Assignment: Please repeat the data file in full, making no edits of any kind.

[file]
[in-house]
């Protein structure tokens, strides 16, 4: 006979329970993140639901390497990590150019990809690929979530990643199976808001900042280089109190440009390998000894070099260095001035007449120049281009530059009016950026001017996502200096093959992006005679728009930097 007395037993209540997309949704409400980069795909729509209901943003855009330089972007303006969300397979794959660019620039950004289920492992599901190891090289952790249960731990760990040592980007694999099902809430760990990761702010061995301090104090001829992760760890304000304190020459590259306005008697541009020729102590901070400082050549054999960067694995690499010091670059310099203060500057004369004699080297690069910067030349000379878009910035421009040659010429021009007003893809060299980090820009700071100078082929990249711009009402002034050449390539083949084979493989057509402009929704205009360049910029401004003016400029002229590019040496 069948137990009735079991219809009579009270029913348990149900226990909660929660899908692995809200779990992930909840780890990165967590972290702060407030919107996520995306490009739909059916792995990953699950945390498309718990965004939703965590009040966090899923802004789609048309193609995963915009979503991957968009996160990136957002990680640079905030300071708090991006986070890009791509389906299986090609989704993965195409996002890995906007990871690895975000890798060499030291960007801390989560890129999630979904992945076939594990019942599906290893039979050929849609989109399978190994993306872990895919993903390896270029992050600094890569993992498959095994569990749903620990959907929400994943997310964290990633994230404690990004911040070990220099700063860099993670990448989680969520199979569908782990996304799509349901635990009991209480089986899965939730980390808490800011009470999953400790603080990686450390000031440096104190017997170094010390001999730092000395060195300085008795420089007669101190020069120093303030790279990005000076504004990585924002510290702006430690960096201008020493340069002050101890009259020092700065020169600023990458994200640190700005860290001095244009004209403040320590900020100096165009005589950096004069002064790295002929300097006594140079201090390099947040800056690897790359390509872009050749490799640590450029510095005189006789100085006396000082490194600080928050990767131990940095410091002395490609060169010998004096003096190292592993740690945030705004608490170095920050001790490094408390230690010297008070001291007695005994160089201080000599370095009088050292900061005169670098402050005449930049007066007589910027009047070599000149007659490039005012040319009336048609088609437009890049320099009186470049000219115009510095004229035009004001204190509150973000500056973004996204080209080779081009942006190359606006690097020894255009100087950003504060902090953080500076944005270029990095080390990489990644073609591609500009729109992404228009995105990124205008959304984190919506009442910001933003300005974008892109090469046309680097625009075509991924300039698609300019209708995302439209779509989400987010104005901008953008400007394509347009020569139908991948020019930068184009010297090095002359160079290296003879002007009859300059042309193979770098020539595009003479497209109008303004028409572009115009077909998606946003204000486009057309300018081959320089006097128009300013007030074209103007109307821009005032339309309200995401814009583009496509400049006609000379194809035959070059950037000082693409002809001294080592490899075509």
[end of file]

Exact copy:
[in-house]
């Protein structure tokens, strides 16, 4: 006979329970993140639901390497990590150019990809690929979530990643199976808001900042280089109190440009390998000894070099260095001035007449120049281009530059009016950026001017996502200096093959992006005679728009930097 007395037993209540997309949704409400980069795909729509209901943003855009330089972007303006969300397979794959660019620039950004289920492992599901190891090289952790249960731990760990040592980007694999099902809430760990990761702010061995301090104090001829992760760890304000304190020459590259306005008697541009020729102590901070400082050549054999960067694995690499010091670059310099203060500057004369004699080297690069910067030349000379878009910035421009040659010429021009007003893809060299980090820009700071100078082929990249711009009402002034050449390539083949084979493989057509402009929704205009360049910029401004003016400029002229590019040496 069948137990009735079991219809009579009270029913348990149900226990909660929660899908692995809200779990992930909840780890990165967590972290702060407030919107996520995306490009739909059916792995990953699950945390498309718990965004939703965590009040966090899923802004789609048309193609995963915009979503991957968009996160990136957002990680640079905030300071708090991006986070890009791509389906299986090609989704993965195409996002890995906007990871690895975000890798060499030291960007801390989560890129999630979904992945076939594990019942599906290893039979050929849609989109399978190994993306872990895919993903390896270029992050600094890569993992498959095994569990749903620990959907929400994943997310964290990633994230404690990004911040070990220099700063860099993670990448989680969520199979569908782990996304799509349901635990009991209480089986899965939730980390808490800011009470999953400790603080990686450390000031440096104190017997170094010390001999730092000395060195300085008795420089007669101190020069120093303030790279990005000076504004990585924002510290702006430690960096201008020493340069002050101890009259020092700065020169600023990458994200640190700005860290001095244009004209403040320590900020100096165009005589950096004069002064790295002929300097006594140079201090390099947040800056690897790359390509872009050749490799640590450029510095005189006789100085006396000082490194600080928050990767131990940095410091002395490609060169010998004096003096190292592993740690945030705004608490170095920050001790490094408390230690010297008070001291007695005994160089201080000599370095009088050292900061005169670098402050005449930049007066007589910027009047070599000149007659490039005012040319009336048609088609437009890049320099009186470049000219115009510095004229035009004001204190509150973000500056973004996204080209080779081009942006190359606006690097020894255009100087950003504060902090953080500076944005270029990095080390990489990644073609591609500009729109992404228009995105990124205008959304984190919506009442910001933003300005974008892109090469046309680097625009075509991924300039698609300019209708995302439209779509989400987010104005901008953008400007394509347009020569139908991948020019930068184009010297090095002359160079290296003879002007009859300059042309193979770098020539595009003479497209109008303004028409572009115009077909998606946003204000486009057309300018081959320089006097128009300013007030074209103007109307821009005032339309309200995401814009583009496509400049006609000379194809035959070059950037000082693409002809001294080592490899075509």